The second singer on the program was Russian countertenor, Andrey Nemzer, 31, who sang an aria from Glinka’s Ruslan and Lyudmila with resonant, clear high notes. He shared the men’s third prize with American countertenor John Holiday, 29. Holiday sang “Crude furie” from Handel’s Serse with intense, accurate coloratura. Two sopranos also shared the women’s Third Prize: Anais Constans, 26, from France and Mariangela Sicilia, 28, from Italy. Constans sang “O quante volte ti chiedo” from Bellini’s I Capuletti e i Montecchi, and “De España vengo” from Luna’s El niño judio, while Sicilia sang the Poison Aria from Gounod’s Roméo et Juliette. I enjoyed Sicilia’s vocal overtones, and dramatic interpretation, but was disappointed by Constans’s lack of movement in the Luna aria.

Chinese tenor, Yi Li, 30, sang “Pourquoi me reveiller” from Massenet’s Werther with less than perfect security and Russian mezzo-soprano Alisa Kolosova, 27, sang “Cruda Sorte” from Rossini’s L’Italiana in Algeri with less than perfect coloratura.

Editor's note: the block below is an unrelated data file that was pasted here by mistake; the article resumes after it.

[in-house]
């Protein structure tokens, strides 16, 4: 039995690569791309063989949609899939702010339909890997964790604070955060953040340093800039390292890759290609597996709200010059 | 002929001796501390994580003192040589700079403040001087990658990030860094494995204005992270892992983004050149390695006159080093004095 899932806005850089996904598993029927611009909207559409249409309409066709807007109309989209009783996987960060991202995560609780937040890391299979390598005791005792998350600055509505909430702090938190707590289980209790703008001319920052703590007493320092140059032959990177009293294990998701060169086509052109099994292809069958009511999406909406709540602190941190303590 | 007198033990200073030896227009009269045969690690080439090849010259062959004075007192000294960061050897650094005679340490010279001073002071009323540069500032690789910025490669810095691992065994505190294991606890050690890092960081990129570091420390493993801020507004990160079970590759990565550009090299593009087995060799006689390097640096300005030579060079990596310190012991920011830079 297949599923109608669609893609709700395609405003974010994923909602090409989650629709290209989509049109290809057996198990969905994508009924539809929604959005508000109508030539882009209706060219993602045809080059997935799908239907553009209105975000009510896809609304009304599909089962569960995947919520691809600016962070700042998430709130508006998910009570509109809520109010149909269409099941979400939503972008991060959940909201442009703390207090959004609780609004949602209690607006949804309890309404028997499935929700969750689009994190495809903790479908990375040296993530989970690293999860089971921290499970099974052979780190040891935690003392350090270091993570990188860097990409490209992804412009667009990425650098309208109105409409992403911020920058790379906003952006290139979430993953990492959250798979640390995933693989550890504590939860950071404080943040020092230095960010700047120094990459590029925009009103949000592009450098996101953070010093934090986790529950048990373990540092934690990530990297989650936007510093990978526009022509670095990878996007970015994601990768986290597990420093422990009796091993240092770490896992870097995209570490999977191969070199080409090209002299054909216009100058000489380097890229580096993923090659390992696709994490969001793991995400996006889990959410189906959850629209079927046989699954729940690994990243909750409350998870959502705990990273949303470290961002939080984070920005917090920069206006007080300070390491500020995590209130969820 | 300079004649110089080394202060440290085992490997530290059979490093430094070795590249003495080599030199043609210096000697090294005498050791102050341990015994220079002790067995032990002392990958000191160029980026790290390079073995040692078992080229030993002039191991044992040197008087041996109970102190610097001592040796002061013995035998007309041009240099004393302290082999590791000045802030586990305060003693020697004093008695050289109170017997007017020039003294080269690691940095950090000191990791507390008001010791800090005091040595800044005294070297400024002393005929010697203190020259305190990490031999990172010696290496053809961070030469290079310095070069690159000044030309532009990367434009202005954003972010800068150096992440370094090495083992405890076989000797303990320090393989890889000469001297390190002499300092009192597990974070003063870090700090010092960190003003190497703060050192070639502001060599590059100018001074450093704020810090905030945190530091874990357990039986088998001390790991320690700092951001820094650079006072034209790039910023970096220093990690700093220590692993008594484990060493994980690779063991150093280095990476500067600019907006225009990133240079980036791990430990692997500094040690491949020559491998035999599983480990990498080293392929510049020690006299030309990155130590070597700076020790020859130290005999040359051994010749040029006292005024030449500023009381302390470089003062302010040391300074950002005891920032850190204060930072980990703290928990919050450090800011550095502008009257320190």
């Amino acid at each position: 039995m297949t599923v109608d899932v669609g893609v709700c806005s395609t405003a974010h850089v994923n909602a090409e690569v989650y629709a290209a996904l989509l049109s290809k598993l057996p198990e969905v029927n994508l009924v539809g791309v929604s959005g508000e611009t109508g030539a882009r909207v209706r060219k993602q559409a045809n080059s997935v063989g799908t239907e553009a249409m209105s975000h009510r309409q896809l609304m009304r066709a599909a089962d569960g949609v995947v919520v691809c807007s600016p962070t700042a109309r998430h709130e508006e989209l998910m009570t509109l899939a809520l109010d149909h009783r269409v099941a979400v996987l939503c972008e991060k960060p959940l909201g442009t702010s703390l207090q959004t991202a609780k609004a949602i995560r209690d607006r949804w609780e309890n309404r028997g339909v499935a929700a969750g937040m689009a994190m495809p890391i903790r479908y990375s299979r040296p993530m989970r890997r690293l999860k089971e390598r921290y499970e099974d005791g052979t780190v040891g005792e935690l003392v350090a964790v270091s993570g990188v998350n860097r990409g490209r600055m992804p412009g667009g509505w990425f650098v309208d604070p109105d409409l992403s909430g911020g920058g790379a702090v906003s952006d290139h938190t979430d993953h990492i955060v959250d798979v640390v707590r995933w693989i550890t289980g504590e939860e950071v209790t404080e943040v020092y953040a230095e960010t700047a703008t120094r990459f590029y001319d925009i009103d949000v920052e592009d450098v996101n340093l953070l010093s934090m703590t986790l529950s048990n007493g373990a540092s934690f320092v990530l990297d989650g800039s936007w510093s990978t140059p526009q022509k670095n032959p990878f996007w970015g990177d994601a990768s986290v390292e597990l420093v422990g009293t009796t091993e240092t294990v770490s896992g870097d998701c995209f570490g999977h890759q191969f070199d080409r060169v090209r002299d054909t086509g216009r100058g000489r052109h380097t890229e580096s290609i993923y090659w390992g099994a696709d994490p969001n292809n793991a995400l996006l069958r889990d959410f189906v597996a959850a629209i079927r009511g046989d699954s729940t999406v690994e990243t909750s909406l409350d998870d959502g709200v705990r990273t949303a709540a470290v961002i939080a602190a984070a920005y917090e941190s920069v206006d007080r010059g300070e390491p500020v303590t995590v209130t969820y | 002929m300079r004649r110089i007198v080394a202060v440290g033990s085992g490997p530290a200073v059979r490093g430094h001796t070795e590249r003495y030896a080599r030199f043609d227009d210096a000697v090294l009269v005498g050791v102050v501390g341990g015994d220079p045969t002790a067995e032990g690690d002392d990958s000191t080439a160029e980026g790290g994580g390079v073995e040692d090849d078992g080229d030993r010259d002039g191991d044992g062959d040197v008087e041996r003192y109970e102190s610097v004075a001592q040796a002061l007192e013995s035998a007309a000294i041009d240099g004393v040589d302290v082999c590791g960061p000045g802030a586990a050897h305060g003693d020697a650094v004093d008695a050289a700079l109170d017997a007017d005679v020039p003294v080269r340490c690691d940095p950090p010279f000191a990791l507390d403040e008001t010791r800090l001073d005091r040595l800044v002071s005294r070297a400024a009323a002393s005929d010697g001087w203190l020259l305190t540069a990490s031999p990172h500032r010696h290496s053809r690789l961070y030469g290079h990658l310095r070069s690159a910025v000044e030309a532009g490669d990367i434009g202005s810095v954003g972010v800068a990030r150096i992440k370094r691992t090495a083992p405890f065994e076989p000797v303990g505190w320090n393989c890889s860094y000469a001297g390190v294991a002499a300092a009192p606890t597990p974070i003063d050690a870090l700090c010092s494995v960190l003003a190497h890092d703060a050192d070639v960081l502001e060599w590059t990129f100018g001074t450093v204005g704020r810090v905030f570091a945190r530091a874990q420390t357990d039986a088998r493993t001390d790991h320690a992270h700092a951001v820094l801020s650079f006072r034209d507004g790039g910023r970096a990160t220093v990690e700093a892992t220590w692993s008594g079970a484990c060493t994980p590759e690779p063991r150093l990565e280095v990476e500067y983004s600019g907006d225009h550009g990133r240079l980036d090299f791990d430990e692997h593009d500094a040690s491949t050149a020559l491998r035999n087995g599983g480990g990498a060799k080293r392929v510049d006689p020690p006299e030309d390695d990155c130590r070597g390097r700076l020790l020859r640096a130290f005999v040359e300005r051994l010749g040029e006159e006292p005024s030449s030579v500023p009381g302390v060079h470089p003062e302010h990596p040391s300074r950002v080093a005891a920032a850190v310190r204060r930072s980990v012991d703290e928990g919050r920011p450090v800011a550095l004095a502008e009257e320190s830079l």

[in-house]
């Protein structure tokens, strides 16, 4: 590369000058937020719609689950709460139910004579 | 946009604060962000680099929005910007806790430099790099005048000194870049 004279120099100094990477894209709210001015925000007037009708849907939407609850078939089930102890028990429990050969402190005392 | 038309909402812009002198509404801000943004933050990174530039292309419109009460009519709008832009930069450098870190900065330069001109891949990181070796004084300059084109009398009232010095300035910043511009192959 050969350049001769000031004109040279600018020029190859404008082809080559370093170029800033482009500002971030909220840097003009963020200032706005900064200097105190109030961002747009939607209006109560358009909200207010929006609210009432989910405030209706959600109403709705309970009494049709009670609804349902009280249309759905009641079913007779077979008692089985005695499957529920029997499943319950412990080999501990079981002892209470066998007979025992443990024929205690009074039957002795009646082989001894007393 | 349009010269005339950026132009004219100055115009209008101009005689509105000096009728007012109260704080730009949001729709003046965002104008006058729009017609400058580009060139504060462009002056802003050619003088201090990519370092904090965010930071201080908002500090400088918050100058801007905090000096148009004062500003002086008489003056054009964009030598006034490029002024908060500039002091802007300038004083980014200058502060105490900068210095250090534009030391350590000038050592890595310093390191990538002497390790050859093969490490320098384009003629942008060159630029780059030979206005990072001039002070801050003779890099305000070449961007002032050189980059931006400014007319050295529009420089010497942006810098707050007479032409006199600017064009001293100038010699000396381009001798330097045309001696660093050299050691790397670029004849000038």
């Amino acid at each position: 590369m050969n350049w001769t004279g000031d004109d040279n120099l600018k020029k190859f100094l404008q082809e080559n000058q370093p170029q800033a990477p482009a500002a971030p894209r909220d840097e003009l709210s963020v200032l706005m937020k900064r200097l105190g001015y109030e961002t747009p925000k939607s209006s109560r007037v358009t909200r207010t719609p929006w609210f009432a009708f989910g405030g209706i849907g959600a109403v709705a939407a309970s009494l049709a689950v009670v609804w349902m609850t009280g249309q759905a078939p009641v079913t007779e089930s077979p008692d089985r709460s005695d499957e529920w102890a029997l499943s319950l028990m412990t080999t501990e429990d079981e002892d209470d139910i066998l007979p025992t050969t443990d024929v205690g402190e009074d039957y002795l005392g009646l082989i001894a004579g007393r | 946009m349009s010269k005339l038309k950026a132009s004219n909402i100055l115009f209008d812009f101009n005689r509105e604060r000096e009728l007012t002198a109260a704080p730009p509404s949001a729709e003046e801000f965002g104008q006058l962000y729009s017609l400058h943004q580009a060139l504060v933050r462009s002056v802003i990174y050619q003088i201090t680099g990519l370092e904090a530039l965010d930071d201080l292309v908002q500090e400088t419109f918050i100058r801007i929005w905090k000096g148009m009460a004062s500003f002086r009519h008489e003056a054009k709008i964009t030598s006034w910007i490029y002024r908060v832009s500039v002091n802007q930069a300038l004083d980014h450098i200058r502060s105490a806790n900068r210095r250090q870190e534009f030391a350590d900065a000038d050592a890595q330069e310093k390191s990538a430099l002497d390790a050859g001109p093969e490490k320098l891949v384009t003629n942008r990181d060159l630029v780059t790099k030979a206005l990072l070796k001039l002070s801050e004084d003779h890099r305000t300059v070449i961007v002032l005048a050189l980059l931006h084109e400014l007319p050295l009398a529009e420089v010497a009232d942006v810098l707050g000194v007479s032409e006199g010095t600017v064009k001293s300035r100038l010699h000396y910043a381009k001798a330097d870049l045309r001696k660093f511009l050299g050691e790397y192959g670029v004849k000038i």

Then it was time for a blockbuster tenor. Mario Chang, 28, from Guatemala. His well-thought out interpretation of “Ella mi fu rapita” from Rigoletto, combined with his intensity and charisma won him first prize and an Audience Prize. He also won a Zarzuela Prize for his rendition of Sorozábal’s “No puede ser.”

Greek Soprano Christina Poulitsi, 31, sang “Ah, non credea mirarti” from Bellini’s La Sonnambula with problematic coloratura and Spanish mezzo Carol Garcia, 30, sang Angelina’s final aria from Rossini’s La Cenerentola with better coloratura but a lack of resonance on her low notes. Moroccan tenor Abdellah Lasri, 32, sounded as if he had a cold when he sang “Ah fuyez douce image” from Manon.

Then came the second amazing tenor, Mexican-American Joshua Guerrero, 31, who was in the LA Opera Young Artist Program all last year. Singing with well-controlled dramatic tones and a solid technique, he won second prize, the Culturarte Prize, and an Audience Prize for arias from Puccini’s Le Villi and Moreno Torroba’s Luisa Fernanda. American soprano, Amanda Woodbury sang “A vos jeux, mes amis” from Thomas’ Hamlet with clearly separated notes in her coloratura phrases. Easy on the eyes and amazingly talented, she should make a good career. On this evening she won second prize and an Audience Prize.